Class Hate

[I wrote this a while ago … and I have no idea why I never posted it before now.]

Greetings, in case you don’t know me, I’m C4Cypher. If you do know me you probably know that I hate a lot of things, most of which being spies.  I’m not alone in this.  Tell me about a class, map, game mechanic or other aspect of TF2 and I’ll give you a player that hates it.  I’ll leave most of the kvetching to other people for the time being, but I thought it would be entertaining if I could discuss each of the classes and why people hate them.

I might as well start with the Engineer, in all fairness … I should know why people hate this class more than anyone considering I play it so much.  People seem to have the idea that the class takes no skill … it’s not a class that seems to emphasize twitch aiming skills. The main point of contention seems to revolve around the sentry gun.  As the only truly computer-controlled combatant in the game, the sentry is immune to the pitfalls of lag (as it’s run server side) and boasts an unbelievable level of accuracy and damage output once it tracks on-target. Apparently all an engineer needs to do to rack up a bunch of kills is set up a sentry and dispenser right next to each other, wedge your butt in-between the two, and whack both as if you were playing a demonic game of wrench-whack-a-mole for the rest of the game … right … I’ll let you know how that goes.

Moving on to the Pyro … well, W plus mouse 1 … do I need to say more? Honestly though, the recent update has transformed the perception of this class from laughably underpowered to hair-pullyingly overpowered to the point to where the pyro has supplanted the soldier in the position of ‘noob’ class. I suppose the pyro should be proud or the soldier relieved, I’m not sure which.  I don’t think it’s a game breaker, personally, but I do think that the range on that blowtorch coupled with the damage output is a tad overkill, and the ‘puff-n-sting’ only adds insult to injury.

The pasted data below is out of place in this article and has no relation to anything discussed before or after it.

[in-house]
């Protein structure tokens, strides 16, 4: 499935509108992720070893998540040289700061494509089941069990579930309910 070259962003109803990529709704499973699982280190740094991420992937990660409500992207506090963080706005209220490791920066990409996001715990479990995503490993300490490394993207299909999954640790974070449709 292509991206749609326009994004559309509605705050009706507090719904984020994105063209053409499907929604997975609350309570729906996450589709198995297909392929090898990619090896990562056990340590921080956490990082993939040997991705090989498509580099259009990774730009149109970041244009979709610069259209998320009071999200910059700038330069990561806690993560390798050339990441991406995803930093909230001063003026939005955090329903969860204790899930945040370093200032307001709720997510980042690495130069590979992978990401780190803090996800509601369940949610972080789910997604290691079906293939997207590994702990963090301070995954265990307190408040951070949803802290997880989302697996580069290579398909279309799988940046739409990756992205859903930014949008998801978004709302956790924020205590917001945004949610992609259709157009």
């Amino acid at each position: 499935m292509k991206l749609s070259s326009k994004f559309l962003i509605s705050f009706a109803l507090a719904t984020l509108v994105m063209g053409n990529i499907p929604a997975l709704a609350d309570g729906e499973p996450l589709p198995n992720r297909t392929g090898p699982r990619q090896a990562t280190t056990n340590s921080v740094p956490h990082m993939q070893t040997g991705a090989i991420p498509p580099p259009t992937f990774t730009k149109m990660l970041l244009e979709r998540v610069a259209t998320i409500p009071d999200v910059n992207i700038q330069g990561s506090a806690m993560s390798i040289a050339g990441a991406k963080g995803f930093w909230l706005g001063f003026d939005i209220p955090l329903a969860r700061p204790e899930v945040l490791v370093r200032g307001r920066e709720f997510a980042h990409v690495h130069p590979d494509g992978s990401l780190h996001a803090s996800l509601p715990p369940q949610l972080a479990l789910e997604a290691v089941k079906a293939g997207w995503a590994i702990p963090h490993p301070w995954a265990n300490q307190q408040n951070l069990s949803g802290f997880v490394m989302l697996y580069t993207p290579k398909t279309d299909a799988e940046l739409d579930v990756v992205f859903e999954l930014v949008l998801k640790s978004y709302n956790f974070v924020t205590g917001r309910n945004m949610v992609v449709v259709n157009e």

If you want people to hate you, start downloading the entire Lord of the Rings movie trilogy over bit-torrent, and then play scout.  The bugger is fast, and has a powerful primary weapon, which makes him the perfect vehicle for leveraging a dodgy network connection into a game-play advantage. Laggy-McLag Scout, I’m looking at you. And if you haven’t been victim or participant to an embarrassing surprise scout rush, you need to play this game more.

The heavy … is surprisingly balanced. The reining ‘Class noob hate’ champion of TFC leaves little for people to cry nerf about, his powerful primary weapon and massive pool of hit-points are very well balanced by his ponderously slow gait.  Don’t get me wrong, lard-butt is hardly gimp, but I rarely hear gripes about the class.

There’s never a medic around when you need one, and when there is, he’s off trying to ubersaw the spy in the back.  There is very little that can counter an effective uber … making him the centerpiece to any winning team, despite the fact that nobody wants to play him.